Rating: 1-5 (5 is an excellent or a Starred review) 4
Genre: Picture Book
What did you like about the book? This book’s purpose is to explain to a young child what it means and feels like to be transgender, and it does so very well. The boy character knows that he isn’t a girl, despite his family and friends not understanding. He and a friend talk about what a tomboy is, but he still doesn’t feel that fits him. Eventually two new friends who have a cousin who is transgender explain what it means. This new language and understanding allows the boy to talk with his family, who finally understand and are very accepting. The story is straightforward and easily accessible to young readers, and can act as a model for how to discuss gender identity with young children. Additional information and resources at the end will support families and other adults in these conversations, and include many transgender role models to learn more about, as well as recommendations for both children’s books and adult books to learn more. Rachel Lyons includes a note about her experience raising Maddox, who is transgender, and Dana Simpson includes an illustrator’s note about her experience as a transgender woman, making the story even more personal. The illustrations show diverse characters in school and around the neighborhood. The boy’s facial expressions combined with many gender-normative materials in the backgrounds add to the story, and it is easy to see the change in his emotions through the illustrations.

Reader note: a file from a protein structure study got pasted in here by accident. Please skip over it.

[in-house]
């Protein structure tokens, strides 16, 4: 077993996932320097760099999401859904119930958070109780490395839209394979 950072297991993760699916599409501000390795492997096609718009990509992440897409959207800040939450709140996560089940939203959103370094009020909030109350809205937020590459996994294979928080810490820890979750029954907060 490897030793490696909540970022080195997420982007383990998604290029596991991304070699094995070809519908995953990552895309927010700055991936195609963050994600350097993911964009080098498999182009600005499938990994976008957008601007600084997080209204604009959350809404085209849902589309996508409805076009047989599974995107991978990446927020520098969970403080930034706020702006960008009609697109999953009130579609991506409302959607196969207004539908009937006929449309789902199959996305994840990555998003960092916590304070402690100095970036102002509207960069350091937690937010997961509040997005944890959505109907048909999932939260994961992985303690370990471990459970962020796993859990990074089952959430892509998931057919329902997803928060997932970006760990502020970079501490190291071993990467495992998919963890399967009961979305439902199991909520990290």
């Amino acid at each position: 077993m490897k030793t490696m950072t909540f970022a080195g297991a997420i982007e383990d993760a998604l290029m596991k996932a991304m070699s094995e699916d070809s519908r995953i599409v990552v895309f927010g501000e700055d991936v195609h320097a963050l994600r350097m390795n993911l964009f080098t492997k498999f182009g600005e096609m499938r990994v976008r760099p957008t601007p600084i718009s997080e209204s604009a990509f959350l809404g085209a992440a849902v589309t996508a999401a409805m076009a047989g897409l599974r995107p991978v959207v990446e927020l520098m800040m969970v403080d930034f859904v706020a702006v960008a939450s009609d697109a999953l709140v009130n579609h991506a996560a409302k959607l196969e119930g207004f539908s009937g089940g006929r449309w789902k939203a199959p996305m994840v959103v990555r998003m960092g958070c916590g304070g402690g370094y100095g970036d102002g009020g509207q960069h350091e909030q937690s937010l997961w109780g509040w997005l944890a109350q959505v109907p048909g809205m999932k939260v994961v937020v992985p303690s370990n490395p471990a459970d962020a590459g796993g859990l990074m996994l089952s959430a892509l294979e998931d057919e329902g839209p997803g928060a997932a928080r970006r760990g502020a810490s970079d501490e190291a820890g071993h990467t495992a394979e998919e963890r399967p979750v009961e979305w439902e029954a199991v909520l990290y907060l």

Anything you did not like about the book. The boy’s experience of being transgender is the sole focus of this book, and I would love to see future books from this team that follow more of a story that includes young transgender children.
To whom would you recommend this book? I would especially recommend this to families with a child who may be gender nonconforming, transgender, or have questions about gender identity. I would also recommend it to children and families who know someone who is gender non-conforning or transgender to better understand it. Read-alike with I am Jazz (Herthel and Jennings) and It Feels Good to Be Yourself: A Book About Gender Identity (Thorn).
Who should buy this book? Elementary school librarians, public librarians, school/child counselors
Where would you shelve it? Picture books
Should we (librarians) put this on the top of our “to read” piles? No
Reviewer’s Name, Library (or school), City: Sarah Bickel, Greenlodge Elementary School, Dedham Massachusetts
Date of review: August 26, 2020